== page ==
Thursday, October 29, 2009



There were supportive girlfriends and there were bitchy girlfriends and Joy Michelle was something in between. She thought of this as she stood in the back of the bar by the doubledoors with her arms crossed and pressed against her chest, watching Michael make a damn fool of himself.

He had gotten the notion to be a stand-up comedian when they had gotten cable. He said comedy “awakened” him, and he was awake alright. Staying up all night to watch comedy specials; angry men talking about dull things and swearing. Joy Michelle hated them. She liked sitcoms. Michael did too, before they got cable. It was a string she pulled with her dad, a little thing to make Michael happy and add a little flair to the home life. Cable is nice to come home to when you work long days. In theory, you get more choices. In reality, you get more crap. This is what Joy Michelle ended up thinking of cable.

When Michael had announced one night while stumbling into bed that he was funnier than half the people on TV, even David Letterman, Joy Michelle had said: Prove it. She’d said it into the pillow, and was mostly thinking out loud. She loved Michael, and she thought he was funny. She laughed when he acted goofy with her. She laughed when he laughed. She liked to hear him talk. But she couldn’t remember a time he had ever cracked an honest joke. She could remember a million times he had told her he could. She could remember a million more where he had blanked out everything around him, soundly focused on whatever angry man had caught his fancy this week, shouting comedy to him from the flickering flat screen.

He had blown up at the Prove It. It exploded his heart. It terrified him, but of course this he did not let on. Instead he laughed meanly and said, I will. Fuck yes I will. They went to sleep with him thinking he would Prove It, and her thinking he used to swear less. He used to be more pleasant. He used to seem happier. He used to make her laugh.

For two days he seemed to prepare to prove it. He sought out an open mic night. He invited their friends. He bought a pack of index cards and a bottle of whiskey. He wrote notes and smoked cigarettes and did not ask Joy Michelle about her day at the hospital. He used to like to hear about the babies on her floor, the names people gave them, if any of them had young brothers and sisters who pretended they were theirs.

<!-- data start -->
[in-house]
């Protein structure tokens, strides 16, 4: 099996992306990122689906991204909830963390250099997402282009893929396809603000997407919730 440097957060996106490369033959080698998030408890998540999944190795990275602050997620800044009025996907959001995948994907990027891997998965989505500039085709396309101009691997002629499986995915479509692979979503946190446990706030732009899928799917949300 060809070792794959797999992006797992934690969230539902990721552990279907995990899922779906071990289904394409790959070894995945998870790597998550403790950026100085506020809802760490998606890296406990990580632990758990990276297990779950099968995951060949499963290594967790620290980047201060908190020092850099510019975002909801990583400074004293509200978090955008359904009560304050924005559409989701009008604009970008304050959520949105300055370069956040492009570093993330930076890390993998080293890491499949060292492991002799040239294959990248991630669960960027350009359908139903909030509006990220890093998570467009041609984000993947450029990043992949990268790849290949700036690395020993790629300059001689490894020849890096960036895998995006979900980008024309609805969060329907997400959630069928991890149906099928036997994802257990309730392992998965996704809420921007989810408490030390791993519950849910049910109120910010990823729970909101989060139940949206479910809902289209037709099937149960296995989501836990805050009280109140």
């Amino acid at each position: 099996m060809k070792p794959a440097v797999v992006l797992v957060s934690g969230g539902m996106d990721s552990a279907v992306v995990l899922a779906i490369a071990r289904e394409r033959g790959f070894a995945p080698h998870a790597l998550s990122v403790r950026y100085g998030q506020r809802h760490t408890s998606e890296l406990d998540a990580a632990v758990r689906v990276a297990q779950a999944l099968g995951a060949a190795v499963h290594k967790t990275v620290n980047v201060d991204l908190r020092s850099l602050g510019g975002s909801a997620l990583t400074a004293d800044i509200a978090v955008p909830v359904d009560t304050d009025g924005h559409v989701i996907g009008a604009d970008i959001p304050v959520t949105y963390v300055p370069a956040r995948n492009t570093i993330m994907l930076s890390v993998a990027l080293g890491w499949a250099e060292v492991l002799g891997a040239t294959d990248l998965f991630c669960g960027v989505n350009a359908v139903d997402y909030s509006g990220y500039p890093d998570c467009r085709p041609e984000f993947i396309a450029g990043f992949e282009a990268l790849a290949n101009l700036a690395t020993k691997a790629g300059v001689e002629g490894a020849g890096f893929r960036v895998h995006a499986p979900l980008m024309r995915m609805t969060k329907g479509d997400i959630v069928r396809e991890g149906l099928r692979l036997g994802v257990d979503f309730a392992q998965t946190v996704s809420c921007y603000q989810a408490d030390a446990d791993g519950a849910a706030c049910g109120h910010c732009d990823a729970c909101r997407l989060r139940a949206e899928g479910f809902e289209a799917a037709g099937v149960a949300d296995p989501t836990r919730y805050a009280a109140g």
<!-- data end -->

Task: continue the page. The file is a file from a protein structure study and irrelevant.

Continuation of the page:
But here they were at O’Hallorans and there he was on the stage not looking at his notecards. Not saying what he may or may not have written. Not saying anything, really, except what a drag girlfriends are. Not much more than that. And something hardened in Joy Michelle that she never had expected to. Something stuck in her side. Here she was, wasting her time, watching Michael make a fool of himself and not even having the decency to try.

Tuesday, October 27, 2009

tea + whiskey

I'm sorely unpracticed at writing short stories, but I want to get into it. My challenge to myself is to write one little story a day, and eventually get to a point where I write a bit meatier of a tale a month. Because I'm the precious type that likes to name everything I do or make, I'm gonna call these little guys tea & whiskey tales...because they were probably written while consuming a cupful of one or both. I present tea + whiskey tale 1...

Places You No Longer Fear

1. The drum closet in the Band Room.
2. The car, pretty much anywhere.
3. The back of the away-game bus when parked.
4. Your own house at night.

There is still something terrifying to you about the school parking lot. First off, it’s lit up like a 24-hour grocery store. And there is almost always another car there. A janitor, someone from the team, another band kid. There’s a girl in all AP classes who is rumored to never leave the school. They say she sleeps on the rolled-up wrestling mats, stored away on the stage…or with Coach Lanza in the Pool Office.